Tuesday, June 07, 2011

3 Ways to More Effectively Recall Your Technique on Exam Day

When I examine students for Royal Conservatory Exams in Canada and Carnegie Hall Royal Conservatory's Achievement Program in the US, technical requirements are part of nearly every exam. And when there are a lot of students to hear in a regular examining day, I ask for the next technical requirement pretty quickly after they've finished the previous scale or chord. Therefore, you need to be going through the right thought process when getting ready to play your technique, lest your months-long preparation go for naught on examination day.

Below you'll find a quick rundown of the three main steps you need to think through when recalling each scale, chord, or arpeggio before you play them.

But first...

If you haven't done your practicing or haven't learned your technique properly, this list won't help you. Being able to recall your technique properly only works if you've actually done the work and spent the time going over each pattern and key day after day, week after week, month after month. Quite simply put, if you haven't taken the time to learn everything propery, this list will do you absolutely no good.

So if you've done the work and know all your technique, here are three steps to help you better recall it on exam day:

1. Listen to what the examiner asks for. If they ask for A flat major, don't play A major. If they ask for C minor, don't play C major. Listen carefully.

2. Think before you play. Some specifics include: What is the starting note? Which finger goes on each starting note? Where are the thumb crossings? Are there any raised or lowed accidentals to remember? What articulation should I use? What kind of tone should I play with?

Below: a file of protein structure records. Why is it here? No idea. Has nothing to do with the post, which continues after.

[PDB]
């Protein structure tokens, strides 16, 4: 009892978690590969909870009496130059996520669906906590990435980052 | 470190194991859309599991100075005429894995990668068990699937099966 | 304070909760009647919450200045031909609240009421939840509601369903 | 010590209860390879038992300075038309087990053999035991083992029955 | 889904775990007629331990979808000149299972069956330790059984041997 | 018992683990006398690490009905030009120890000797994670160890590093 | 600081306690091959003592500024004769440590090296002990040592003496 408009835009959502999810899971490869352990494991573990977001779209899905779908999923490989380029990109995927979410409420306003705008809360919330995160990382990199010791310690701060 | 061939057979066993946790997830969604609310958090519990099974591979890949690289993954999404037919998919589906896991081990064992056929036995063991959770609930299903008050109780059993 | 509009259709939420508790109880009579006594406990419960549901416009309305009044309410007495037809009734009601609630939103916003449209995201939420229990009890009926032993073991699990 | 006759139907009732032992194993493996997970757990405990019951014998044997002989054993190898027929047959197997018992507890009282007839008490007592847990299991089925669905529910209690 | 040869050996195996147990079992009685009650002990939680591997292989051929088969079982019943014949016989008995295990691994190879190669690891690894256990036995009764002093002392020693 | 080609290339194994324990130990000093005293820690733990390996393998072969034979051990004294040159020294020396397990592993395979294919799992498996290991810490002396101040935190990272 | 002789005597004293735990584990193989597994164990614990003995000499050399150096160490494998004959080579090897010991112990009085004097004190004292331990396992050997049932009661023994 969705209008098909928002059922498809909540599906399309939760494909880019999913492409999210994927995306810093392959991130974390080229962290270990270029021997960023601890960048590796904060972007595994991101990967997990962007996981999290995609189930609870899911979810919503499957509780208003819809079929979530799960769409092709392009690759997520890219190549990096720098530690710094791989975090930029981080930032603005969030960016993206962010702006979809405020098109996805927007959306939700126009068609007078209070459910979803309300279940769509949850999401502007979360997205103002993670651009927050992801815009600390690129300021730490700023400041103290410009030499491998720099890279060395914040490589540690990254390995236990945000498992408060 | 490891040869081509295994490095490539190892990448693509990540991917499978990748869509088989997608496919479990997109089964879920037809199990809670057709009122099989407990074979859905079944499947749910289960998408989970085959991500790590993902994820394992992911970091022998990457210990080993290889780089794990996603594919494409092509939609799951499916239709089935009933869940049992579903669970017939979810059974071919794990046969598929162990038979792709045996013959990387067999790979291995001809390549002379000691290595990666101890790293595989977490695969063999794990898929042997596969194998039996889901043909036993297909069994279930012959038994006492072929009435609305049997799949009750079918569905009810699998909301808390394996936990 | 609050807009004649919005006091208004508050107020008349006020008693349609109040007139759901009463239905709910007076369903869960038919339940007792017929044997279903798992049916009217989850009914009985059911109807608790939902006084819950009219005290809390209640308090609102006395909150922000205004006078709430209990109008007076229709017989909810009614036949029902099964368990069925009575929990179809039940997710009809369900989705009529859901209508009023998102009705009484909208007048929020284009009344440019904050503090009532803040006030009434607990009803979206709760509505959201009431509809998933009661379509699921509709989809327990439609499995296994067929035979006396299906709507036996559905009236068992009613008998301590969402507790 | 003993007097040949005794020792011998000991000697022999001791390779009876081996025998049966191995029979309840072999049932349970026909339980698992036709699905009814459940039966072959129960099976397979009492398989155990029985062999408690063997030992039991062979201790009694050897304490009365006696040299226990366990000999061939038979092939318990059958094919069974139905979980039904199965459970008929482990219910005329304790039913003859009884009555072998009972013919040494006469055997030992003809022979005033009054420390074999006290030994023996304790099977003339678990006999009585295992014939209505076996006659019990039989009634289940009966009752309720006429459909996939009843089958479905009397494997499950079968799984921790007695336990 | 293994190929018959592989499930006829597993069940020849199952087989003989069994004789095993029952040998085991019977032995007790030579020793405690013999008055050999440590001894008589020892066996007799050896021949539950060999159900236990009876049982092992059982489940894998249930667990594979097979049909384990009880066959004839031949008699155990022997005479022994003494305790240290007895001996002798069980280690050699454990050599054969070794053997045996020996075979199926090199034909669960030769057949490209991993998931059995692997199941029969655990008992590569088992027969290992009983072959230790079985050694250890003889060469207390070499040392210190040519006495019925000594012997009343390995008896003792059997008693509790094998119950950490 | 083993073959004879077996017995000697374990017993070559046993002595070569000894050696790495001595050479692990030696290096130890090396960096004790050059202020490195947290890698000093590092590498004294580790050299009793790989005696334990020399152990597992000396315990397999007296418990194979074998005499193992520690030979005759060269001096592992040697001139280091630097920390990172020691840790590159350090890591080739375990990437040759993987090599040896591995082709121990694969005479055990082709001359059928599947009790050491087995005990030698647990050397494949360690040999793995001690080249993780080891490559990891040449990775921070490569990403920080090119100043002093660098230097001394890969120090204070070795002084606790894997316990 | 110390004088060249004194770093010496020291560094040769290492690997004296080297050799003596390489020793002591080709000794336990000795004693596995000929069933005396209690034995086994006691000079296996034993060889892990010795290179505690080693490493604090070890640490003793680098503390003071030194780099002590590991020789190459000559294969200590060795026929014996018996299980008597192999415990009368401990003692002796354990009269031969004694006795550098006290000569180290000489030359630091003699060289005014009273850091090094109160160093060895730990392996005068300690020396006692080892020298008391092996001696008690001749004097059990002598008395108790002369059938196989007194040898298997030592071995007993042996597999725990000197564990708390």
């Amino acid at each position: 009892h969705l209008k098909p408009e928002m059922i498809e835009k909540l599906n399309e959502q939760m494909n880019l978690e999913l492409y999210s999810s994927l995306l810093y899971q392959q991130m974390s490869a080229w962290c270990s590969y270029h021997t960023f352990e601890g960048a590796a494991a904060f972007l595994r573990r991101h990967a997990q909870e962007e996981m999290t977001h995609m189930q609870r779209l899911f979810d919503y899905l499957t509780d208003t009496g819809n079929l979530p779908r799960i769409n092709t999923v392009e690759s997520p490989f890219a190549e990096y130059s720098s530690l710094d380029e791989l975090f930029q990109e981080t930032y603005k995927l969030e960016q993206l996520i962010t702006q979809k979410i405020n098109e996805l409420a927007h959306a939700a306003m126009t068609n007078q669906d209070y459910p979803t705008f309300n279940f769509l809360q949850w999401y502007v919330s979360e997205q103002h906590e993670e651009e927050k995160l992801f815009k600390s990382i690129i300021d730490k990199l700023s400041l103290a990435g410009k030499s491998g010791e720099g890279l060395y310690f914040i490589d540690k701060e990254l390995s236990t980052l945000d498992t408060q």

3. Play. This is the easy part if you've gone through the first two steps.

Teachers: if you have any more suggestions on how students can better recall technique on exam day, leave them in the comments.


  1. I ask my students to repeat back what the examiner asks for. This helps them to listen, verifies that they have heard correctly, and gives them a moment to think.

  2. Mike Langlois2:16 AM

    Chris, I have to disagree with some of the specifics of no. 2. While one should undoubtedly think before playing, I think that these types of thoughts are more of what should be going on in the practice room in preparation, than during the exam itself. In an exam situation, this should all be assimilated so that all the brain has to think is something to the effect of, "Ab major, parallel motion, legato" or "b minor, contrary motion, leggiero." It seems to me that if one has to recall thumb crossings on the day of an exam, it is too late, so I would say that this is more advice for an emergency situation where one hasn't had the necessary practice time.

  3. Anonymous4:01 AM

    I have found I really need to drill my students in finding starting positions. I make it part of their practise routine...they must not only play through technical exercises daily, they must drill through the "starting position only "of each technical element. I have also found that during their "hormonal haze" years (12-14, typically) they are more likely to play A instead of A flat etc. Used to drive me insane until I figured this out and now we have good laughs about it and a raised eyebrow or gentle "ahem" is enough for them to recognize this seemingly unbelievable type of mistake.

  4. Thanks for the comments and differing viewpoints!

  5. Think before you play - this would really only apply if one is really nervous and needs a few seconds to calm down and get themself together otherwise as Mike said, the candidate should already be at the stage where they don't need to think about what they are playing.
    Having said that, I think it was Liszt who said:
    "Think Ten times. Play once"